Maria Rose Belding (public health '17) has been awarded the 2015 President Clinton Hunger Leadership Award winner for her work to fight hunger.
Named in honor of President Bill Clinton for his commitment to humanitarian causes, the award recognizes an undergraduate or graduate student who has proven outstanding leadership in the movement to end hunger. The award is co-sponsored by Stop Hunger Now and NC State University Center for Student Leadership, Ethics and Public Service (CSLEPS).
Belding will receive a $1,500 cash prize from Stop Hunger Now to use in her education and/or engagement in the fight to end hunger. She will accept the award at the Universities Fighting World Hunger Summit on Feb. 21, 2015, at the University of Guelph in Guelph, Canada.
Hunger as a Public Health Issue
As a public health major, Belding sees a natural connection between her studies at AU and the fight against hunger.
"The issue of hunger is woven throughout public health," she says. "Food insecurity is the result of poverty, inequity, inadequate food systems, and lack of access to resources. This results in poor educational attainment, further poverty, and new or exacerbated medical problems. These are just some of the variables that may be at play, all of which we study in our classes."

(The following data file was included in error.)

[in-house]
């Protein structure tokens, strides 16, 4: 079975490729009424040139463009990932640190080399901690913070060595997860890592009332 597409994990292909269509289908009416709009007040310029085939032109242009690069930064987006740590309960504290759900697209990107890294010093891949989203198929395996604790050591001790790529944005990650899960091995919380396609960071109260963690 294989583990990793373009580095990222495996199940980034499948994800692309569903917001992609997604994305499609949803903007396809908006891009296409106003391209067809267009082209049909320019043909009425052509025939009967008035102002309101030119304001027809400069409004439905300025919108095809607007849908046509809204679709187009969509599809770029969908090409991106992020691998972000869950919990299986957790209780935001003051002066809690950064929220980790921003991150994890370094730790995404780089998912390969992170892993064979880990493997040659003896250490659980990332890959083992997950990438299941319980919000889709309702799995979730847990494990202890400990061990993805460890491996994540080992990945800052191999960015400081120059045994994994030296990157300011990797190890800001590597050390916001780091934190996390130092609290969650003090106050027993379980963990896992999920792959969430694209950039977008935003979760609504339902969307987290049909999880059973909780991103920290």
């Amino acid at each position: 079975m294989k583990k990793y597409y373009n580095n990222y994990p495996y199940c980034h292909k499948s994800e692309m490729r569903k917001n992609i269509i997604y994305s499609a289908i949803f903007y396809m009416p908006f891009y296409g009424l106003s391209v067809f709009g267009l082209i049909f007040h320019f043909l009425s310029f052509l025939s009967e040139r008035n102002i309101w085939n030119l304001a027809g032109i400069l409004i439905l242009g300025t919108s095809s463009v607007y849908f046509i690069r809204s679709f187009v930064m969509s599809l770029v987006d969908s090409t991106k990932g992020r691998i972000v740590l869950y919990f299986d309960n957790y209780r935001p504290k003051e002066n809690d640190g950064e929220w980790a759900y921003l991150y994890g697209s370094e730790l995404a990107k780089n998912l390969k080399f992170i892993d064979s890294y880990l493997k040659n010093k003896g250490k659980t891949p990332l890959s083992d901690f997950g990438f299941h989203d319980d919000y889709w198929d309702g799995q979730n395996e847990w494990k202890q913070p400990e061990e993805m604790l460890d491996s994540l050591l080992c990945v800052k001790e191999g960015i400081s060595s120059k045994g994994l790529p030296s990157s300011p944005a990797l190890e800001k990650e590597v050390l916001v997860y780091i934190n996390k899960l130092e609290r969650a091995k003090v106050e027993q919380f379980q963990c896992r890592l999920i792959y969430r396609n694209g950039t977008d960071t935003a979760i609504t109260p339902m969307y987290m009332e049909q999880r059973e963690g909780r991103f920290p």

Sharing Food, Decreasing Waste
Belding's work to fight hunger goes back several years to when she was a junior in high school and established MEANS (Matching Excess And Need for Stability), a database designed to help food pantries communicate with each other to share surplus food and significantly decrease food waste.
Her work has earned her recognition from the Sodexo Foundation, the Prudential Spirit of Community Awards, and the White House, which presented her with a President's Volunteer Service award in 2014. She also served as a judge for the 2013 World Food Prize Iowa Youth Institute and Global Youth Institute (GYI).
Belding credits JoLynn Gardner, director of AU's Public Health Program, for her support. "Dr. Gardner was really helpful on the letter of recommendation for this award," she said. "As a freshman, I really appreciate that she took a leap of faith and believed in me."
In turn, Gardner looks forward to seeing what Belding will do next in her mission to fight hunger. "Maria's leadership in the MEANS project, as well as her passion for and commitment to hunger relief, are inspirational. Her work will positively impact so many lives."